A story of traveling into the deserts of southern California and finding a small highway town that was born out of a dream.
It was twilight when we approached Amboy driving west on the National Highway. Seeing the doors to the old cabins open we pulled off the road. Candy started taking pictures while I stuck my head in one of the cabins; it was maybe fourteen feet square, just one room with a small bathroom and an ancient looking wall heater. Fifty yards to the east was the Amboy School, now deserted and protected by a chain link fence. A couple hundred yards to the west was a filling station and Roy’s Motel and Cafe. We were there twenty minutes and maybe half a dozen cars passed by. Not a bad count for an obscure, desert road but disappointing for a town that had been shaped out of such a big dream.
In the late 1930s the gas station was opened by Roy Crowl who became partners with his son-in-law Herman “Buster” Burris a few years after that. It was Buster that had the dream, running power himself from Barstow. At its peak the town had 700 residents and Roy’s employed 70 people. When Interstate 40 was completed in 1972 so began the slow death of Amboy. Rather than see what he had poured his life into be slowly lost to the desert, Buster bulldozed most of the town himself.
Thirty years passed. Buster retired and eventually died. Investors came and went and at one point the entire city was for sale on EBay. It is currently owned by Albert Okura, owner of Juan Pollo chain of restaurants. According the the Juan Pollo website, Mr. Okura plans to reopen the restaurant and motel. That was in 2011; three years later those facilities remain closed. As we pulled back onto the remains of old route 66, I wondered if Amboy would be granted its rebirth or if that would remain yet another unrealized dream.
Two miles to the west of town is the Amboy Crater. When smoke was spotted curling from the dormant volcano in the mid-forties, both the highway and the railroad were closed for 72 hours. The panic only dissipated when a plane was brought in from Los Angeles and the smoke was revealed to be an elaborate prank by some high school students. Pulling onto the one lane road up to the crater I thought about those kids. They were probably bored and frustrated; strung out on the impatient itch of youth and feeling stuck in a small, dusty town as cars passed through to Los Angeles or Chicago or any other big city along US 66. Too young to have fought in the war and not bold enough to set out for the big city, they dragged a bunch of old tires and lumber up to the crater and played one of the best high school pranks ever.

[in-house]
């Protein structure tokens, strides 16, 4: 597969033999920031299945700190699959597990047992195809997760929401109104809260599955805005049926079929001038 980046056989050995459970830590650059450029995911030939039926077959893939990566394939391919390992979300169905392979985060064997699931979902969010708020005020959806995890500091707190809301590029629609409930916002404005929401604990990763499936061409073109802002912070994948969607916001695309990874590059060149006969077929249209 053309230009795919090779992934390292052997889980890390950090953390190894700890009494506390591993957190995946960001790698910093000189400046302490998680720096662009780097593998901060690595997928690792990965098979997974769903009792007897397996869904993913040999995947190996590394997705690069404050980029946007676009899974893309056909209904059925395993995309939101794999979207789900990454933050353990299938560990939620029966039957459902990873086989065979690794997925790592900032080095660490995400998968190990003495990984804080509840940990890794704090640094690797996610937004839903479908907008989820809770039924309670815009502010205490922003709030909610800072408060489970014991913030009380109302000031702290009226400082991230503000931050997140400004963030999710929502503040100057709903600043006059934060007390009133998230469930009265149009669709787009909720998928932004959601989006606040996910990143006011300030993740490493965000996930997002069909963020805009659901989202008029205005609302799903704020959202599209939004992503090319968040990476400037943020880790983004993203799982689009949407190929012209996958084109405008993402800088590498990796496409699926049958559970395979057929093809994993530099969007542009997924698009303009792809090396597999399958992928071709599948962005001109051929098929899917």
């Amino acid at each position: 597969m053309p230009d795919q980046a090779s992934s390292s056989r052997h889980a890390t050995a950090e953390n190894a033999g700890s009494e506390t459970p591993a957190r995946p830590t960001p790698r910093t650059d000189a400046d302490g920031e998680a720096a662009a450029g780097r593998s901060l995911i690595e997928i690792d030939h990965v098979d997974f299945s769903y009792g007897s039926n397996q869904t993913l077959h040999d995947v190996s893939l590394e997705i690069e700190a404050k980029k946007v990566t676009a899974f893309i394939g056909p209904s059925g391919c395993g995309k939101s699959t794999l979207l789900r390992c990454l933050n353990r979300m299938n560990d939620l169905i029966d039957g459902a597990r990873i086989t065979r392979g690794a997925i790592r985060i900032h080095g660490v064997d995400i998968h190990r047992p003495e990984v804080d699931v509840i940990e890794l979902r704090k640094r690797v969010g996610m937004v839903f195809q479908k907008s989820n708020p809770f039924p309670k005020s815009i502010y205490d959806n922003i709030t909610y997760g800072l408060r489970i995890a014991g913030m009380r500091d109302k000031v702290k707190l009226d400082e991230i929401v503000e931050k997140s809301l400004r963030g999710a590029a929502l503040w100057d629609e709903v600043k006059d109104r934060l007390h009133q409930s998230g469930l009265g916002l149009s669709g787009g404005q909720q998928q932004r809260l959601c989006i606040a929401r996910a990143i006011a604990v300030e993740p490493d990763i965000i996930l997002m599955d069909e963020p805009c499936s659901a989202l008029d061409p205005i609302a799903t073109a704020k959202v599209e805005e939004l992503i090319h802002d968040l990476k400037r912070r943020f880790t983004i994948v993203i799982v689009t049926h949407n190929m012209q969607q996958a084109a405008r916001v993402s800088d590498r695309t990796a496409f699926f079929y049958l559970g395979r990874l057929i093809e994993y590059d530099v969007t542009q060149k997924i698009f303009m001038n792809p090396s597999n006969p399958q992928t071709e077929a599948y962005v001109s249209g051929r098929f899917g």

A family was setting up camp as we walked up the path to the viewing area. It was getting dark but we still climbed the fence and set off across the rocky ground strewn with lava. Stars were emerging in the darkening sky like bright eyes opening. A few minutes from the campground the quiet and still was unearthly. Looking up at the crater it was easy to imagine we were on another planet. The beauty was profound as was the solitude. Both of us just stood there for several minutes without speaking, not wanting to leave but realizing with night comes a sharp chill to the desert.
Walking back I thought about those teenagers starting that fire in the crater, I also thought of Buster. Legend has it when he came to the area for the first time he blurted out “Who left the oven on?!” Despite that first response he fell deeply in love with place and spent all his time and energy on a dream that was probably doomed from the beginning. I see him out there, driving a battered Studebaker pickup stringing wire onto poles in order to bring electricity to Amboy, and I understand him. The desert is not for everyone. For most people it is a place to pass through in a hurry or to get lost in and perish. For some of us like Buster, there is a different sort of getting lost; lost in a harsh yet magical land that few understand. It is a land of fires, and a land of dreams.
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